Bug Off

Insect bites and your health: what to know and what to do.

Bug OffPhoto: iStock

For every human on the planet, there are approximately 200 million insects, so it’s little wonder we have occasional run-ins with them. Thankfully, most bug bites and stings are more pesky than harmful. That said, there are times when a visit to the doctor is called for-namely when there are signs of a toxic reaction, an extreme allergic reaction (anaphylaxis) or an infectious disease.

It’s possible to fall victim to both toxicity (when insect venom acts like a poison) and anaphylaxis (when your immune system overreacts to the venom). If you’re having a toxic and/or anaphylactic reaction, the symptoms can include difficulty breathing, nausea, fainting, muscle spasms or vomiting, and you should seek medical attention immediately.

When it comes to infectious disease, the two principal culprits are ticks and mosquitoes. The former can carry the bacteria that cause Lyme disease, so get checked out if you develop a fever, a skin rash with rings like a bull’s eye, joint pain or weakness in your face muscles within weeks after finding a tick burrowing into your skin.

Mosquitoes may carry West Nile virus (although the great majority do not), and in warmer climes, such as Italy and Australia, they’ve been known to transmit so-called tropical diseases like dengue or chikungunya. Several populations of mosquitoes that can spread tropical diseases appear to be heading further and further north into Europe, and this expansion is “associated with changes in ecosystems, human behaviour and climate,” says Giovanni Mancarella, a spokesperson for the European Centre for Disease Prevention and Control.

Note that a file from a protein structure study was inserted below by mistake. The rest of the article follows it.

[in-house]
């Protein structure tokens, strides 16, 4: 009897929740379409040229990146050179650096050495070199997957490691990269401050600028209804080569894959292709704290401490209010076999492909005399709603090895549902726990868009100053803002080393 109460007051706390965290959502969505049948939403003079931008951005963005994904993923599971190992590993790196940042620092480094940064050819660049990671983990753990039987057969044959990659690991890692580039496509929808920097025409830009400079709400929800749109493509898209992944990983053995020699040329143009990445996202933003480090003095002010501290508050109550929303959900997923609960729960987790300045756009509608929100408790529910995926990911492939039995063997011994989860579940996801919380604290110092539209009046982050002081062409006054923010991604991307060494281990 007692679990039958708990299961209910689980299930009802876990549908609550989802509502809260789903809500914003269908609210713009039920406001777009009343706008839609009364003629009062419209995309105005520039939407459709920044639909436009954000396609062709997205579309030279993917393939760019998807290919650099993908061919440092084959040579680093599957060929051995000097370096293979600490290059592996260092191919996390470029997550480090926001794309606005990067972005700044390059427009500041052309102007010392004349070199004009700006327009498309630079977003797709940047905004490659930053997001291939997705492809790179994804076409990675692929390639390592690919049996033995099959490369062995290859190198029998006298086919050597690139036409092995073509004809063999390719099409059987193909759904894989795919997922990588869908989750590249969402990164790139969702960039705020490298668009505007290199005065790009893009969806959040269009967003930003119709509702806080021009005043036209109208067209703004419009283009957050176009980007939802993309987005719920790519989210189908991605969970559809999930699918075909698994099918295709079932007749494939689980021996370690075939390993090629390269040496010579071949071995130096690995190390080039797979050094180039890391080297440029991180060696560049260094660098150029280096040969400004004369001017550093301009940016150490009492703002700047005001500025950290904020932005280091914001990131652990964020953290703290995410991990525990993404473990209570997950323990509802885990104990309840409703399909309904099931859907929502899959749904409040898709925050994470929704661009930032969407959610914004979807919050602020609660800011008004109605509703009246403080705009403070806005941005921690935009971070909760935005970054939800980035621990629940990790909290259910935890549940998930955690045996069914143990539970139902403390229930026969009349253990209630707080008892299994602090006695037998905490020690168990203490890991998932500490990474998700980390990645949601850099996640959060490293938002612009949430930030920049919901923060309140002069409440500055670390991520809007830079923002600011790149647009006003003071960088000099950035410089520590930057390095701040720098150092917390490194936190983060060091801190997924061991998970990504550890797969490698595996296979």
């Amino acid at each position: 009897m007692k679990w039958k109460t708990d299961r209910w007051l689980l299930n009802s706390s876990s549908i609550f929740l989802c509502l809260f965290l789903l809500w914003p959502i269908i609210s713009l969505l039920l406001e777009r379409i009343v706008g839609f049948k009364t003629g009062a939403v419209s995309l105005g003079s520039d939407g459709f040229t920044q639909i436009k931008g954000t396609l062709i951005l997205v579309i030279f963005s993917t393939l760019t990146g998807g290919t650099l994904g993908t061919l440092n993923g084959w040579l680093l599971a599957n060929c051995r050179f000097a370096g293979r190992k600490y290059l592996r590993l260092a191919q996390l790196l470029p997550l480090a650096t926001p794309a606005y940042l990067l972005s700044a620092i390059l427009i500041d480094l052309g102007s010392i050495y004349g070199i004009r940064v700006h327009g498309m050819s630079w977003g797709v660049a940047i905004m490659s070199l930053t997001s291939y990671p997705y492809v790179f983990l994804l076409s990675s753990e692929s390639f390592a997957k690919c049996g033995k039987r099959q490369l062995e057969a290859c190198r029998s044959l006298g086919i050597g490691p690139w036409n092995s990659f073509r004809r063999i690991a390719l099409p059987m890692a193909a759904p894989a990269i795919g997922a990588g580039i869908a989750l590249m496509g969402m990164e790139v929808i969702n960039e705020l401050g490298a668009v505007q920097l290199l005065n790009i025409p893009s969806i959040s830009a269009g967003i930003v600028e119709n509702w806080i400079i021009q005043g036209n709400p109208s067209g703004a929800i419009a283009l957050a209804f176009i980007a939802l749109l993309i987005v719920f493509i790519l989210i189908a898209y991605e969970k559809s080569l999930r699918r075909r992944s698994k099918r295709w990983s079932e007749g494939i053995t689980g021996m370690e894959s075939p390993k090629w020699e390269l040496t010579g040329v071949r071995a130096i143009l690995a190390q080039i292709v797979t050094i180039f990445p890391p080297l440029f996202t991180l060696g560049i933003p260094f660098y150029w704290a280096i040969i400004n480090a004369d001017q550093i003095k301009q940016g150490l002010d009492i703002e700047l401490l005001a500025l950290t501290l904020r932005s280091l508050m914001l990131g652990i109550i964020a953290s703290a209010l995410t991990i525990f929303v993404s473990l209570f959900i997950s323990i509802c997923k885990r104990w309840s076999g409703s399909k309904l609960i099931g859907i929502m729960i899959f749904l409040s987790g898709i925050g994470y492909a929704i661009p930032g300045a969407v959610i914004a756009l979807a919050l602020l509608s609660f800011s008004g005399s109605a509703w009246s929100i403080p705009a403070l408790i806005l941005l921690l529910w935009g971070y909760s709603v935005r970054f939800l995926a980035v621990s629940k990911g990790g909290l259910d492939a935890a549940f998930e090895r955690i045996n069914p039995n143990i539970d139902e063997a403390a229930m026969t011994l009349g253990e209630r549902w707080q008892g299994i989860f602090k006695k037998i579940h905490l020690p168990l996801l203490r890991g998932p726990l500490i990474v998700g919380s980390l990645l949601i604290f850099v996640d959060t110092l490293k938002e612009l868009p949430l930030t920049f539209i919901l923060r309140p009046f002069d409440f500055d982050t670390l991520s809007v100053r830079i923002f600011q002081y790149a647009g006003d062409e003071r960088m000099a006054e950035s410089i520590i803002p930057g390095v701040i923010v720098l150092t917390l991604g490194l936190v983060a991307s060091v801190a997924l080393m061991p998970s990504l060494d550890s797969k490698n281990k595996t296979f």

Mosquito-borne infections can be asymptomatic and hard to detect, but keep an eye out for high fevers, headaches and joint pain, and tell a doctor about “any unusual symptoms that occur after travelling to tropical or subtropical countries,” says Mancarella.

Above all, don’t let apprehension keep you from enjoying the outdoors-just take precautions, such as wearing insect repellent and clothing that blocks access to your skin.

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